(*I say almost because I think the one exception is Lucas with ROTS very clearly being a specific attack on Bush and the War on Terror. And maybe not a coincidence that there are so many ROTS allusions in TLJ.)

    I actually agree with this, and even though I like the whole ending scene of TLJ, I think it kind of undercuts the movie's attempt to be truly different up until that point, especially with the whole death-by-Force-hologram contrivance to allow Luke to be the heroic sacrifice at the end of the movie.
     
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  14. DarthPhilosopher

    DarthPhilosopher Jedi Grand Master star 5

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    Jan 23, 2011
    I actually like it because it alludes to one of the defining characteristics of Godhood in so many mythologies - the ability to appear in two places at once.
     
    Last edited: Jul 12, 2018 at 7:16 PM
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  15. Vthuil

    Vthuil Force Ghost star 5

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    Jan 3, 2013
    I'm a little confused by you saying both that you agree the film is saying Luke's stance throughout most of it is wrong (though I don't think it's totally without merit, which is where I honestly think a lot of the issues in general come from here; Star Wars fandom generally doesn't do nuance) and that you still stand by your 'screed' about him and the message his actions send. I don't think it's that important a part of the ending that Luke didn't actually physically harm any First Order forces because he was a projection.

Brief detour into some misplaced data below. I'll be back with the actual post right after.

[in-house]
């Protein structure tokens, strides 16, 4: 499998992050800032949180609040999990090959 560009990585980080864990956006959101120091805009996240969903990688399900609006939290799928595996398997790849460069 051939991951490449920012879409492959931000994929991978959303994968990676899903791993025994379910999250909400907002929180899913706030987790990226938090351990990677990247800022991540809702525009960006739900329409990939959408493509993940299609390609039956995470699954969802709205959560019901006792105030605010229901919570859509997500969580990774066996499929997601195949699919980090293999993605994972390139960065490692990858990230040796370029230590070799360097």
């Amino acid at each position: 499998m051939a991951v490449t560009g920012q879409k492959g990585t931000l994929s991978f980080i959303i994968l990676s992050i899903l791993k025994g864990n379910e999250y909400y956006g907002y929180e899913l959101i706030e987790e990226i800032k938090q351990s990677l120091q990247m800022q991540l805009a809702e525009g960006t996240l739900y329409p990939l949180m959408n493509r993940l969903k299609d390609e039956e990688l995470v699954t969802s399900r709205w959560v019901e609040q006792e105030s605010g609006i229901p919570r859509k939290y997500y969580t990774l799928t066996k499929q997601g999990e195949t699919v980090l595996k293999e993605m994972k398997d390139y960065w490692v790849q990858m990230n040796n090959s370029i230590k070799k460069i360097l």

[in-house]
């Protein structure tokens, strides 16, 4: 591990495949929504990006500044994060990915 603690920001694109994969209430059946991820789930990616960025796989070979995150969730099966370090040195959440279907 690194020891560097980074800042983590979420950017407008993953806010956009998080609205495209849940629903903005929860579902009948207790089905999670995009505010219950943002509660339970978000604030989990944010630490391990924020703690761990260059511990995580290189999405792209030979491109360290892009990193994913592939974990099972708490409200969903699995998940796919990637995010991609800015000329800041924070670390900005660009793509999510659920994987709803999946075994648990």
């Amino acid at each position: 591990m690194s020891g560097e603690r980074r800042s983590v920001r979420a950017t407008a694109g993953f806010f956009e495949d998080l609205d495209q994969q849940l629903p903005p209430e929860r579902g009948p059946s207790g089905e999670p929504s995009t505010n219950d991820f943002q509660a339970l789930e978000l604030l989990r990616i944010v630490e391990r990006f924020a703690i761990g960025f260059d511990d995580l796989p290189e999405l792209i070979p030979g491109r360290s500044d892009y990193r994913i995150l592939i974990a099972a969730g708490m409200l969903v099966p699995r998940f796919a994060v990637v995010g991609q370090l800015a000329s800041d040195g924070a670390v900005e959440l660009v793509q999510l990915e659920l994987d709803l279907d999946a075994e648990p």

Last edited: Jul 12, 2018 at 7:21 PM
  16. Jedi Princess

    Jedi Princess Jedi Master star 3

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    Mar 25, 2014
    At the end of The Force Awakens, Rey is a hero in a localized way. She saves BB-8, she saves Finn, she helps Han get his life back on track. It isn't until the very end of the movie, when she gives herself to the Force then goes to Ach-To, that she even accepts the idea she has an heroic role in the story; she's just being a good friend until that point.